Well, you are possibly thinking, this just doesn't make sense. It is how I felt too after trying to do the logic in my head. I will admit that I didn’t know about query plans I would have been completely lost. But alas, the answer was fairly easily located in the plan. Taking a look at the plan for the query version that returns 99 rows:

select *, dateadd(day,1,date.dateValue)
from   ExampleTable
         join date
            on date.dateValue = ExampleTable.dateValue
where  i <= 100

We get the following estimated plan:

image

In this plan, it uses a nested loops operator, which basically will do 100 seeks from the top input (the ExampleTable), for each row fetching the date value, and then calculating the scalar value (dateadd(day,1,date.dateValue) ) on the values that match in the plan. Since the 9999-12-31 date is never used, there is no overflow.

However, when the number of rows in the when the size of the output reaches a certain tolerance (in this case 999 instead of 99) from the following query:

select *, dateadd(day,1,date.dateValue)
from   ExampleTable
         join date
            on date.dateValue = ExampleTable.dateValue

We get a different plan, one that is causing us issues:

image

Instead of nested loops, it uses a Hash Match Join, which takes the entirety of the smaller table and builds an internal hash index (basically setting up buckets that can be scanned much faster than an entire table…in our case, probably just a single bucket), and then scan the other set checking to see if the row exists in the hash index.

It is in the process of building the hash index that our query runs into trouble. Since the date table is so much smaller, it plans to build the hash index on that table, and pre-creates the scalar values as it is doing the scan, since there are 11 rows in the date table, rather than having to calculate the value 999 times if it did it after the join. When it adds a day to the 9999-12-31 date, it fails.

I know, the question of how practical is this scenario is bound to arise. I won’t lie to you and suggest that it is likely to happen to you as it it did to me. However, the point of this blog isn’t that this one scenario is bound to happen to you, but rather that understanding how SQL Server executes queries will help to give you insight to fix problems with your system, mostly performance, but sometimes every esoteric issues that won't just leap out as being based on the query plan that was chosen. (For more reading on query plans, check out Grant Fritchey’s Simple-Talk book on query plans: http://www.amazon.com/Server-Execution-Plans-Grant-Fritchey/dp/1906434026).

In the end, the fix to my problem was simple. Make sure that the value that has meaning in the table, but not in the query, was filtered out:

select *, dateadd(day,1,date.dateValue)
from   ExampleTable
         join date
            on date.dateValue = ExampleTable.dateValue
               and date.dateValue < '9999-12-31'

Note: a commenter noted that in some cases, excluding the offensive data using the ON criteria/WHERE clause may not solve the issue. This is very true, and really will be made evident in the plan. I would expect it to be more likely to be definitely excluded in the JOIN clause, but you really can't guarantee anything that the optimizer might do without changing the source data (or representing the source data using a derived table as):

select *, dateadd(day,1,date.dateValue)
from ExampleTable
       join (select * from date where date.dateValue < '9999-12-31') as date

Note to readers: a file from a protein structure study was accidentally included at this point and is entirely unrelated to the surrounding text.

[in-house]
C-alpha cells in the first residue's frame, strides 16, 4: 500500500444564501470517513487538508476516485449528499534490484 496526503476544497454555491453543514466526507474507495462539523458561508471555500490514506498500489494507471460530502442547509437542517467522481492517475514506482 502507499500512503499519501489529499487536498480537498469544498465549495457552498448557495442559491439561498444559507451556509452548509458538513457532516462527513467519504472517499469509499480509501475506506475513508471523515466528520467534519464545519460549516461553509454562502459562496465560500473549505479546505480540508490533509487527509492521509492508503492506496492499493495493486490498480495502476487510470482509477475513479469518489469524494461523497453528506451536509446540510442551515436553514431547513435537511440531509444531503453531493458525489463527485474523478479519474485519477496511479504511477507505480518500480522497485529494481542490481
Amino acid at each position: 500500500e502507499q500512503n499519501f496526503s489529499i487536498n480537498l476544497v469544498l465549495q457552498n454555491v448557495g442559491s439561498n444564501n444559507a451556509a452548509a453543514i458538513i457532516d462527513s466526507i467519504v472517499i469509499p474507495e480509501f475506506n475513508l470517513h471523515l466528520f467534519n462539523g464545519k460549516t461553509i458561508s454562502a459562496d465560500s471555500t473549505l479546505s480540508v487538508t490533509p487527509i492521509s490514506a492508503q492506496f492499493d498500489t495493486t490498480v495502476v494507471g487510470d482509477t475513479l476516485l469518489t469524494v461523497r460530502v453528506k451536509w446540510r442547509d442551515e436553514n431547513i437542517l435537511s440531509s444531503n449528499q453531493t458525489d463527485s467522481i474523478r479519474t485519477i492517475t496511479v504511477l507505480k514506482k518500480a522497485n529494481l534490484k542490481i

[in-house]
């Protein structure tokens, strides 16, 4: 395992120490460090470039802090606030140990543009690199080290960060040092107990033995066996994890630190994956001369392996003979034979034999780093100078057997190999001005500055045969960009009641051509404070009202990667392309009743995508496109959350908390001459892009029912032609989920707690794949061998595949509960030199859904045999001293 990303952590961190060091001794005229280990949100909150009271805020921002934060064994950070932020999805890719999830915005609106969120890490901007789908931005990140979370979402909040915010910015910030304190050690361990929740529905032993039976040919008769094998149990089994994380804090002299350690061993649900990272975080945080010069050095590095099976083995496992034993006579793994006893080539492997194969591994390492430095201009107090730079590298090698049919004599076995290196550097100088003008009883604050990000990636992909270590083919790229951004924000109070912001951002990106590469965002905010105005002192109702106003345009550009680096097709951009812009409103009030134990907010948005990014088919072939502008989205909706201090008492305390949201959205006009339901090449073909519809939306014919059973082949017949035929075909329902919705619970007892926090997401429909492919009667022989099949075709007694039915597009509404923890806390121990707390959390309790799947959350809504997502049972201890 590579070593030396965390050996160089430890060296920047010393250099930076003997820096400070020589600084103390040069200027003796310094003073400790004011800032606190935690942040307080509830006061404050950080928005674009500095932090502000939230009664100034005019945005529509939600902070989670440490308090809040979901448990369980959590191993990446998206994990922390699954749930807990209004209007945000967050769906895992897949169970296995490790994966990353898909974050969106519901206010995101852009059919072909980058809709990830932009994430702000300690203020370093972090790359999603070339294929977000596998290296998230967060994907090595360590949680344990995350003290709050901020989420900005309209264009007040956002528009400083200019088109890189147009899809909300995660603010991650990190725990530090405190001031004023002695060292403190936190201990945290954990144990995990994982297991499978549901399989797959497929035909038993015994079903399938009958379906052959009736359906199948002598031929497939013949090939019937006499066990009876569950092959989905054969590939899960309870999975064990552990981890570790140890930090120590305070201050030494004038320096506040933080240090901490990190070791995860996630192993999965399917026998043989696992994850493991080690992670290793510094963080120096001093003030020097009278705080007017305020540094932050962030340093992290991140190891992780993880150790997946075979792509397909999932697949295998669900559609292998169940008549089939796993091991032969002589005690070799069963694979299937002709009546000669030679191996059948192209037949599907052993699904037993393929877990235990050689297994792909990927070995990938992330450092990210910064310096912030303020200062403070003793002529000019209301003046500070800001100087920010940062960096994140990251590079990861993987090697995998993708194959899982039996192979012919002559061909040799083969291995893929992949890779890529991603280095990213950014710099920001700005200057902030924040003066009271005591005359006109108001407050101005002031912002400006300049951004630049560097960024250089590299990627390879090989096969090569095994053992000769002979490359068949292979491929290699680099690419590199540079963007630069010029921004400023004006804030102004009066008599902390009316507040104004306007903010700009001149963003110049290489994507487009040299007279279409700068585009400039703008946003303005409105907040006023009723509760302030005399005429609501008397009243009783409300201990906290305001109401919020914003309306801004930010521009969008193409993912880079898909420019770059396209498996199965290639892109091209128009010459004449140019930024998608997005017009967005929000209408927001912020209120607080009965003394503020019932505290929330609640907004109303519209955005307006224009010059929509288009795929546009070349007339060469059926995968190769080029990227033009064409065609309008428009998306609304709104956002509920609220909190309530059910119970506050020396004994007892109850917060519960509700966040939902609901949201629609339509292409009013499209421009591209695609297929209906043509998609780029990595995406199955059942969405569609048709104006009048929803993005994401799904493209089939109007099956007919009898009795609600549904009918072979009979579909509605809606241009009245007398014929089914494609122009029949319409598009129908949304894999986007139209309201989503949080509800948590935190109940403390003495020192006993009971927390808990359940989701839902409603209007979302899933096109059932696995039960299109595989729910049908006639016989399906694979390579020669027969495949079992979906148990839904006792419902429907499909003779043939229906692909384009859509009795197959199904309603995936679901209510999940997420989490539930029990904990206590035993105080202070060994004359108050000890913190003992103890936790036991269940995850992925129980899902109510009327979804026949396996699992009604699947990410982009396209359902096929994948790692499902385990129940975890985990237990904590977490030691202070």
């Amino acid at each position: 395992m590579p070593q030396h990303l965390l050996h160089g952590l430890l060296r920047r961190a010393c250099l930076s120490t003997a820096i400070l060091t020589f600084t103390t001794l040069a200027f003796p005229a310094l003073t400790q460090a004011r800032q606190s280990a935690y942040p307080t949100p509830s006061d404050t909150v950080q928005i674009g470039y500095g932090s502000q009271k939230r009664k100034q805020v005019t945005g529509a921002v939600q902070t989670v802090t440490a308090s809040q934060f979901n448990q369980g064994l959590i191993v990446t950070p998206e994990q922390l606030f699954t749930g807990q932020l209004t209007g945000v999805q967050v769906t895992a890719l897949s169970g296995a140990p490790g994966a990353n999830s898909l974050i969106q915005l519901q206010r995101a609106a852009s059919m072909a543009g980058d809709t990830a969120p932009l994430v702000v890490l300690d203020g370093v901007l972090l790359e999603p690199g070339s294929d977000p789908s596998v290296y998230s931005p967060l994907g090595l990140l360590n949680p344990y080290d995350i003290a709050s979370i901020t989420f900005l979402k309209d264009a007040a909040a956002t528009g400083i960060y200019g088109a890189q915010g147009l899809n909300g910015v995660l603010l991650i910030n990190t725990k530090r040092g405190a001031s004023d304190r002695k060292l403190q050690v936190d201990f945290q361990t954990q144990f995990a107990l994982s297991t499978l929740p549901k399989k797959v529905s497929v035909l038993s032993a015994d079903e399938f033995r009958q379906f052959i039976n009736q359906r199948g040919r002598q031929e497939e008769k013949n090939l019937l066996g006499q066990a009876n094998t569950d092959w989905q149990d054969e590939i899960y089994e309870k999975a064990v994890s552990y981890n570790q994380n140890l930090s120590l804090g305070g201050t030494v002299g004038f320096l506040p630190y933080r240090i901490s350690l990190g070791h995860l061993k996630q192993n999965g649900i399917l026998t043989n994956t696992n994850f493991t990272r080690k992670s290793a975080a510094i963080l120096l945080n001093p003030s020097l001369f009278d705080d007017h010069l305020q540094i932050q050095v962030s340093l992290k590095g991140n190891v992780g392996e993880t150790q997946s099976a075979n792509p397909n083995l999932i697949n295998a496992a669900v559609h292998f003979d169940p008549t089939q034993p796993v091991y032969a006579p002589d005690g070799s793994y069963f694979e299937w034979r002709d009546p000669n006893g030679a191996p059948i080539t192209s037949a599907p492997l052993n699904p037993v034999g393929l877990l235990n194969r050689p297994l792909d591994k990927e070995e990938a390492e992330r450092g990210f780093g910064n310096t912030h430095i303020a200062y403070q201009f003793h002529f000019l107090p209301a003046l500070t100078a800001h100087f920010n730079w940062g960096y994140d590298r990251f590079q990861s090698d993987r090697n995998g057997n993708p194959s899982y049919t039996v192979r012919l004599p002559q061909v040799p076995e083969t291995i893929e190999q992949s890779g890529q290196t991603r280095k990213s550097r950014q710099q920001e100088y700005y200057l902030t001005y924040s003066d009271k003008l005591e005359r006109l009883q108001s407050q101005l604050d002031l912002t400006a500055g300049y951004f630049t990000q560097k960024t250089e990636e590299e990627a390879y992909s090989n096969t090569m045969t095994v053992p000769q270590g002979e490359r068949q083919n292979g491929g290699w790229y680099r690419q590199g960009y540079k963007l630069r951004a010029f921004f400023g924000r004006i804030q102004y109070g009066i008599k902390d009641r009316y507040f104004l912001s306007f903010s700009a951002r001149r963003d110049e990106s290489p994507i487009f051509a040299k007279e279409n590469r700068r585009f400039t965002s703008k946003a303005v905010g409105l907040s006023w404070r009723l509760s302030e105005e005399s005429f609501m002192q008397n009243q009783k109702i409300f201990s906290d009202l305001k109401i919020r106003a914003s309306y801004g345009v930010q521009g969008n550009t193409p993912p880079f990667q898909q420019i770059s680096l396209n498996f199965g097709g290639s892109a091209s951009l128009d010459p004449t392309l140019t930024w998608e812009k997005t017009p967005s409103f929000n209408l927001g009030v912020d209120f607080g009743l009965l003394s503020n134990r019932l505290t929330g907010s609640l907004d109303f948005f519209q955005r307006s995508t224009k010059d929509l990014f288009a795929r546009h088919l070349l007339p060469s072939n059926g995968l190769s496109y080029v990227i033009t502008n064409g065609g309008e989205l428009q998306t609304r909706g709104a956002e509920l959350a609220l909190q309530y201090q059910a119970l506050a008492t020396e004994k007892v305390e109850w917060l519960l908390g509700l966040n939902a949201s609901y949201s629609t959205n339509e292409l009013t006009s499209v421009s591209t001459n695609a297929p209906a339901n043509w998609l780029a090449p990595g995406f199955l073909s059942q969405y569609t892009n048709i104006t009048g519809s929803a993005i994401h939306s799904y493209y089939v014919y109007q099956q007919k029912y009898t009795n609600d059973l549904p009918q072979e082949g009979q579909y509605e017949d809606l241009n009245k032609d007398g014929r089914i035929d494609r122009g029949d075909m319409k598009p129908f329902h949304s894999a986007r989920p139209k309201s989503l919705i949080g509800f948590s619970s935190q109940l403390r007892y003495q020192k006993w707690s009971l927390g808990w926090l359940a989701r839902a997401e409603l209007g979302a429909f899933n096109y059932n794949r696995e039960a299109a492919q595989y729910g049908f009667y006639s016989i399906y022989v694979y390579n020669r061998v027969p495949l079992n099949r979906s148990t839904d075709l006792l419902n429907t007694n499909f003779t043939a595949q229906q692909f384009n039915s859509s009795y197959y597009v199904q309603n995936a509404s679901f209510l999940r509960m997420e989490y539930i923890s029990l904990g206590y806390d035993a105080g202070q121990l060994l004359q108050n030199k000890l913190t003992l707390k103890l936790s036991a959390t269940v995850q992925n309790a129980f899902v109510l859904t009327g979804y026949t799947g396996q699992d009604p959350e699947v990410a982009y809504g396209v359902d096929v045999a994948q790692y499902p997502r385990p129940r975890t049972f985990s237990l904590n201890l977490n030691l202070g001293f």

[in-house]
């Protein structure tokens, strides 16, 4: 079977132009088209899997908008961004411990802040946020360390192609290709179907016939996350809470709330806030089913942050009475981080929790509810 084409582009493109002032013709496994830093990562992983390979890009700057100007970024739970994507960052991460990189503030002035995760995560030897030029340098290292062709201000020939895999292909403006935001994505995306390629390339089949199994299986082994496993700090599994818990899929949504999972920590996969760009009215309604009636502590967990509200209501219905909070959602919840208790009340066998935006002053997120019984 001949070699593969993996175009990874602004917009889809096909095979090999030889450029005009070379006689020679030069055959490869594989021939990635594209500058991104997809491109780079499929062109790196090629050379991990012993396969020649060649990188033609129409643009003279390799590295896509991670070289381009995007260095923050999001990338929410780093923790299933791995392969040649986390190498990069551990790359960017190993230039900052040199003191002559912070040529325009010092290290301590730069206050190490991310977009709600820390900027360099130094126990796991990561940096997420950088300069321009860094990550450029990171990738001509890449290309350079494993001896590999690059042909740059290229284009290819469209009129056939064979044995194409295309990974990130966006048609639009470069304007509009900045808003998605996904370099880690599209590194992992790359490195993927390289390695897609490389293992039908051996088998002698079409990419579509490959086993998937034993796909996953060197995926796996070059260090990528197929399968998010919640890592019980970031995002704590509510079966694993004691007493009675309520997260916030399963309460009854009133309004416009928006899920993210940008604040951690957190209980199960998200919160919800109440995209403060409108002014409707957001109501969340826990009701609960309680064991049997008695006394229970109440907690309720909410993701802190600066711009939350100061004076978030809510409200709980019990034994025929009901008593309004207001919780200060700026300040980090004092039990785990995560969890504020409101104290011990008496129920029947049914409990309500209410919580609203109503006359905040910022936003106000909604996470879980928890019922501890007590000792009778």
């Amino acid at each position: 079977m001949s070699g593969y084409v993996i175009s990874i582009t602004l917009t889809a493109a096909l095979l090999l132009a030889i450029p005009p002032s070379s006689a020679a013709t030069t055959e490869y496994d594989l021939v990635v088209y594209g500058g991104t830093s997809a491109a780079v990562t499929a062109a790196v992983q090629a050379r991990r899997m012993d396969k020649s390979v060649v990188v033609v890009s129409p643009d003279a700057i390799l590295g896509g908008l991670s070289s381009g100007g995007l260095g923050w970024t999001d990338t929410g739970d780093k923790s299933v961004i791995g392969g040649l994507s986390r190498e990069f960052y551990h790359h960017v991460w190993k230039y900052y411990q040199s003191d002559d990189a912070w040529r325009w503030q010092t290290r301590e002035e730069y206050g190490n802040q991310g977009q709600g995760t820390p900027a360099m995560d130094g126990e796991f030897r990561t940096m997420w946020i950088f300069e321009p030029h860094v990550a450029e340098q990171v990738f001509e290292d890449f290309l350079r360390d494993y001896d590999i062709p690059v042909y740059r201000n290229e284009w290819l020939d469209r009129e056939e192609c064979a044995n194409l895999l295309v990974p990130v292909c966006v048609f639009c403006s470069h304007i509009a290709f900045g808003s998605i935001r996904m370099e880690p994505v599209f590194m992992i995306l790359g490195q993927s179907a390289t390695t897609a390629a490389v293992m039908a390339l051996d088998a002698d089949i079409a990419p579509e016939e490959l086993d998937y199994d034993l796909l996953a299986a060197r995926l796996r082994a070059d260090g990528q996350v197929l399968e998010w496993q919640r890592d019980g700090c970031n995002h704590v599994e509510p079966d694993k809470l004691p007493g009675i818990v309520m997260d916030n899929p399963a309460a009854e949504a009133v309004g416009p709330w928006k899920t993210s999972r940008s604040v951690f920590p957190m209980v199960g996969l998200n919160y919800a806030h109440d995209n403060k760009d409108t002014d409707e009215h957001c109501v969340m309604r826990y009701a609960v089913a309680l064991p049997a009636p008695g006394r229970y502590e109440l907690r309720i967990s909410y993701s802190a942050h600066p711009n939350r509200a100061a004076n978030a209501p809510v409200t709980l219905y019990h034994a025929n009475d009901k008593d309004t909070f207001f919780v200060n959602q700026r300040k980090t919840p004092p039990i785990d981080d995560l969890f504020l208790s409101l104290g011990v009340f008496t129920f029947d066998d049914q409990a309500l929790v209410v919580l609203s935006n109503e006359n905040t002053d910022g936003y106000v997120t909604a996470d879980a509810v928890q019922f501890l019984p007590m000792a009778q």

on date.dateValue = ExampleTable.dateValue      
             

Looking at the different variances to the plan you should be able to diagnose a "hidden" problem such as I have described by finding the flow of data and making sure that the filtering operation happens before the calculating of the scalar that causes the overflow error. This may harm performance in my query for even the more "ideal" case where it could have used indexes, so you may yet have more work to do...But this is what makes data programming fun, now isn't it?

Published Tuesday, January 22, 2013 11:28 PM by drsql

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Comments

 

SQLChap said:

I've seen that issue with dateadd happening even when you have the where clause in place. The same reason in that it was completing the dateadd function first before computing the where criteria.

January 23, 2013 7:49 AM
 

drsql said:

SQLChap: Good point that I will add tonight when I am at my writing computer :)  One thing to note is that putting the criteria in the JOIN criteria is probably a good bit safer than in the WHERE clause. In the JOIN criteria, it is defining the set and is definitely going to be applied as you expect.  In the WHERE clause, other JOINs (particularly any OUTER JOINS) could be dictating that the criteria not be applied until later in the plan.

Thanks!

January 23, 2013 11:30 AM
 

Russell Tye said:

Hi Louis,

Thanks for sharing. That was a great demo. I started reading Grant Fritchey's book about two weeks. I strongly recommend it also. It should be required reading for all SQL developers DBAs.

January 26, 2013 4:13 PM
 

Tom said:

Hi Russell,

Which of Grants book ?

January 27, 2013 7:13 AM
 

Richard said:

Couldn't you use a CASE clause instead?

select *,

case when date.dateValue < '9999-12-31' then dateadd(day, 1, date.dateValue) end

from ExampleTable

join date

on date.dateValue = ExampleTable.dateValue

January 28, 2013 1:15 PM
 

drsql said:

Richard:

Good point, that too would solve the issue with the overflow, would produce the same results, though the same query plan. I would probably try the JOIN ON criteria first if I were dealing with an issue as it hits at the root of the problem, but in any case, the plan can help guide you the "best" solution in your case.

January 28, 2013 1:58 PM
 

Don said:

A scalar function operates on 1 row at a time. It is much better to operate on sets of data instead of 1 row at time. This can be done by generating a temp or table variable with a computed column containing the data in the form you want. Then you can select off that table. By removing the row processing you increase performance.

February 13, 2013 2:02 PM